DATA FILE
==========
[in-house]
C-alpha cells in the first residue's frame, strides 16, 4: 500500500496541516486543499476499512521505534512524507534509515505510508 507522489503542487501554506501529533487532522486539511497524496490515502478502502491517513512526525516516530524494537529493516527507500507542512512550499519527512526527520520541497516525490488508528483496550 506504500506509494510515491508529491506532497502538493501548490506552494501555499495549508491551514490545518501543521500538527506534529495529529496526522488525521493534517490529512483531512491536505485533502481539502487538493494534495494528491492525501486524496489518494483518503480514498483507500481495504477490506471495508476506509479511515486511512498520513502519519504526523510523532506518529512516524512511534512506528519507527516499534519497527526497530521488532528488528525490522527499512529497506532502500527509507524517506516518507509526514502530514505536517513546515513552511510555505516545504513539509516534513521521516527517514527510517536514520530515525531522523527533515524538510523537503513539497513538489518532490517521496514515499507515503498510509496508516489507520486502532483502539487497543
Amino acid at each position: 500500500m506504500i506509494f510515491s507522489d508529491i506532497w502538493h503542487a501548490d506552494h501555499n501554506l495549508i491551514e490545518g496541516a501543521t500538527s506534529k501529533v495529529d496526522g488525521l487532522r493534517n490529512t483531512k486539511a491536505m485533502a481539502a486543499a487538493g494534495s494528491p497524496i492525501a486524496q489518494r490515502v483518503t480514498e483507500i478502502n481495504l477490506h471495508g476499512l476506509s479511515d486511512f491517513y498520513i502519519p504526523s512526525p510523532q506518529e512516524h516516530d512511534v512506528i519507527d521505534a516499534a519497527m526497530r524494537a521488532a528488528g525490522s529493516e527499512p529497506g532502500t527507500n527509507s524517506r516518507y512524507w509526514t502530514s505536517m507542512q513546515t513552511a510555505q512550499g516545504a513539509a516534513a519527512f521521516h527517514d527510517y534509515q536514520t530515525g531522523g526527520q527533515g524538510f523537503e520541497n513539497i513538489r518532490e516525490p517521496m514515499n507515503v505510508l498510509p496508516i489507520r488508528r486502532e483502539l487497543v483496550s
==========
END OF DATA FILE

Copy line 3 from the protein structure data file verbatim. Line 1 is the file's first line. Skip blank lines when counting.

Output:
Amino acid at each position: 500500500m506504500i506509494f510515491s507522489d508529491i506532497w502538493h503542487a501548490d506552494h501555499n501554506l495549508i491551514e490545518g496541516a501543521t500538527s506534529k501529533v495529529d496526522g488525521l487532522r493534517n490529512t483531512k486539511a491536505m485533502a481539502a486543499a487538493g494534495s494528491p497524496i492525501a486524496q489518494r490515502v483518503t480514498e483507500i478502502n481495504l477490506h471495508g476499512l476506509s479511515d486511512f491517513y498520513i502519519p504526523s512526525p510523532q506518529e512516524h516516530d512511534v512506528i519507527d521505534a516499534a519497527m526497530r524494537a521488532a528488528g525490522s529493516e527499512p529497506g532502500t527507500n527509507s524517506r516518507y512524507w509526514t502530514s505536517m507542512q513546515t513552511a510555505q512550499g516545504a513539509a516534513a519527512f521521516h527517514d527510517y534509515q536514520t530515525g531522523g526527520q527533515g524538510f523537503e520541497n513539497i513538489r518532490e516525490p517521496m514515499n507515503v505510508l498510509p496508516i489507520r488508528r486502532e483502539l487497543v483496550s